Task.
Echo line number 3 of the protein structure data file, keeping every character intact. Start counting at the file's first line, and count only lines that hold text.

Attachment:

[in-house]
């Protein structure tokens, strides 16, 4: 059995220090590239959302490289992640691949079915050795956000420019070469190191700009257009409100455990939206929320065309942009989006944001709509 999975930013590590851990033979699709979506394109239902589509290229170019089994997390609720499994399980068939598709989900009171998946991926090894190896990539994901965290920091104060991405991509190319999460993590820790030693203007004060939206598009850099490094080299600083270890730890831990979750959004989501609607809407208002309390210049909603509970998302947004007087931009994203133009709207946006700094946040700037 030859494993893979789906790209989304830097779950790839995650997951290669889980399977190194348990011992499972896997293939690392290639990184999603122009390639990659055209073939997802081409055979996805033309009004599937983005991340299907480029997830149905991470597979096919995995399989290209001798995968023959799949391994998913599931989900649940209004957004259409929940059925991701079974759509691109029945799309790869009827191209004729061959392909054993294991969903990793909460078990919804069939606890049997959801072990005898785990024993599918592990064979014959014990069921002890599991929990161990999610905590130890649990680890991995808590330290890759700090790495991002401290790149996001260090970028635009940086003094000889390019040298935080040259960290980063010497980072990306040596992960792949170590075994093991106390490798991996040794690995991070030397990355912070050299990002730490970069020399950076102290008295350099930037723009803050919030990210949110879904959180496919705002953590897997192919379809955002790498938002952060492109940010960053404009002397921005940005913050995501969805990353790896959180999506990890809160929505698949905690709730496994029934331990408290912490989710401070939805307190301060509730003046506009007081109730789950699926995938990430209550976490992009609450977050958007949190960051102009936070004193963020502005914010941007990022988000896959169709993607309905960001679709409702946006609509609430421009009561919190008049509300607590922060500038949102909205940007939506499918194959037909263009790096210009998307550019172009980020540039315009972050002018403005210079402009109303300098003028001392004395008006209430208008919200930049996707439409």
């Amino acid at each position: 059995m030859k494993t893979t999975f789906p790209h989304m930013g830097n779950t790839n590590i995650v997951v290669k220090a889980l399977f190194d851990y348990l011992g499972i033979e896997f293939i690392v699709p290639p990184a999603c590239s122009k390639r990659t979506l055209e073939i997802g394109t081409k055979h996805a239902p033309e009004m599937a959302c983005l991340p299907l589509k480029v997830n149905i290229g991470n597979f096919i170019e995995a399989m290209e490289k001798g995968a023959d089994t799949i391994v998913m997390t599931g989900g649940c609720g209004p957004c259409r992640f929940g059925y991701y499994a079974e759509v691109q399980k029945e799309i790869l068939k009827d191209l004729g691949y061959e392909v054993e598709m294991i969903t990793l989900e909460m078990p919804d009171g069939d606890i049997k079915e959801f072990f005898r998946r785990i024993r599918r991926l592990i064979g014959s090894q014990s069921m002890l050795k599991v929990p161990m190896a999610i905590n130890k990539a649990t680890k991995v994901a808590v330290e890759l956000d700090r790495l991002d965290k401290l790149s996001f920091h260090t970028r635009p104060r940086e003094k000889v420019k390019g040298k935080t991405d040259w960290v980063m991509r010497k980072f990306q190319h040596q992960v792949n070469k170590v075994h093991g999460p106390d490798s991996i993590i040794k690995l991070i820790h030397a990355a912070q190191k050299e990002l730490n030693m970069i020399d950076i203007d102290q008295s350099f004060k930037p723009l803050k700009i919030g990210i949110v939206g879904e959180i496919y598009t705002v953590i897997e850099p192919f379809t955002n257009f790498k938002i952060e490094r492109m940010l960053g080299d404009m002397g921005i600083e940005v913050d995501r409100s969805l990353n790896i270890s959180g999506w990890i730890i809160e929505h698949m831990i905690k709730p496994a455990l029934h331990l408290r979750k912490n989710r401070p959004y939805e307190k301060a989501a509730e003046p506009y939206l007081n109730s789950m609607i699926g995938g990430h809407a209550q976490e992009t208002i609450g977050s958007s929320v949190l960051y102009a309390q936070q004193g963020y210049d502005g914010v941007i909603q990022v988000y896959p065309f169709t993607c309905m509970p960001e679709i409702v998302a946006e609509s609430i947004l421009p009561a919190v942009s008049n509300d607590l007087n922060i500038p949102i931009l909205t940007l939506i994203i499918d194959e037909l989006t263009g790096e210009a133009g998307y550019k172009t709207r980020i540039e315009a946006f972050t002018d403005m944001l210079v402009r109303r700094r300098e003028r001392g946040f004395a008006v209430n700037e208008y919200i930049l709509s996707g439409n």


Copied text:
């Amino acid at each position: 059995m030859k494993t893979t999975f789906p790209h989304m930013g830097n779950t790839n590590i995650v997951v290669k220090a889980l399977f190194d851990y348990l011992g499972i033979e896997f293939i690392v699709p290639p990184a999603c590239s122009k390639r990659t979506l055209e073939i997802g394109t081409k055979h996805a239902p033309e009004m599937a959302c983005l991340p299907l589509k480029v997830n149905i290229g991470n597979f096919i170019e995995a399989m290209e490289k001798g995968a023959d089994t799949i391994v998913m997390t599931g989900g649940c609720g209004p957004c259409r992640f929940g059925y991701y499994a079974e759509v691109q399980k029945e799309i790869l068939k009827d191209l004729g691949y061959e392909v054993e598709m294991i969903t990793l989900e909460m078990p919804d009171g069939d606890i049997k079915e959801f072990f005898r998946r785990i024993r599918r991926l592990i064979g014959s090894q014990s069921m002890l050795k599991v929990p161990m190896a999610i905590n130890k990539a649990t680890k991995v994901a808590v330290e890759l956000d700090r790495l991002d965290k401290l790149s996001f920091h260090t970028r635009p104060r940086e003094k000889v420019k390019g040298k935080t991405d040259w960290v980063m991509r010497k980072f990306q190319h040596q992960v792949n070469k170590v075994h093991g999460p106390d490798s991996i993590i040794k690995l991070i820790h030397a990355a912070q190191k050299e990002l730490n030693m970069i020399d950076i203007d102290q008295s350099f004060k930037p723009l803050k700009i919030g990210i949110v939206g879904e959180i496919y598009t705002v953590i897997e850099p192919f379809t955002n257009f790498k938002i952060e490094r492109m940010l960053g080299d404009m002397g921005i600083e940005v913050d995501r409100s969805l990353n790896i270890s959180g999506w990890i730890i809160e929505h698949m831990i905690k709730p496994a455990l029934h331990l408290r979750k912490n989710r401070p959004y939805e307190k301060a989501a509730e003046p506009y939206l007081n109730s789950m609607i699926g995938g990430h809407a209550q976490e992009t208002i609450g977050s958007s929320v949190l960051y102009a309390q936070q004193g963020y210049d502005g914010v941007i909603q990022v988000y896959p065309f169709t993607c309905m509970p960001e679709i409702v998302a946006e609509s609430i947004l421009p009561a919190v942009s008049n509300d607590l007087n922060i500038p949102i931009l909205t940007l939506i994203i499918d194959e037909l989006t263009g790096e210009a133009g998307y550019k172009t709207r980020i540039e315009a946006f972050t002018d403005m944001l210079v402009r109303r700094r300098e003028r001392g946040f004395a008006v209430n700037e208008y919200i930049l709509s996707g439409n």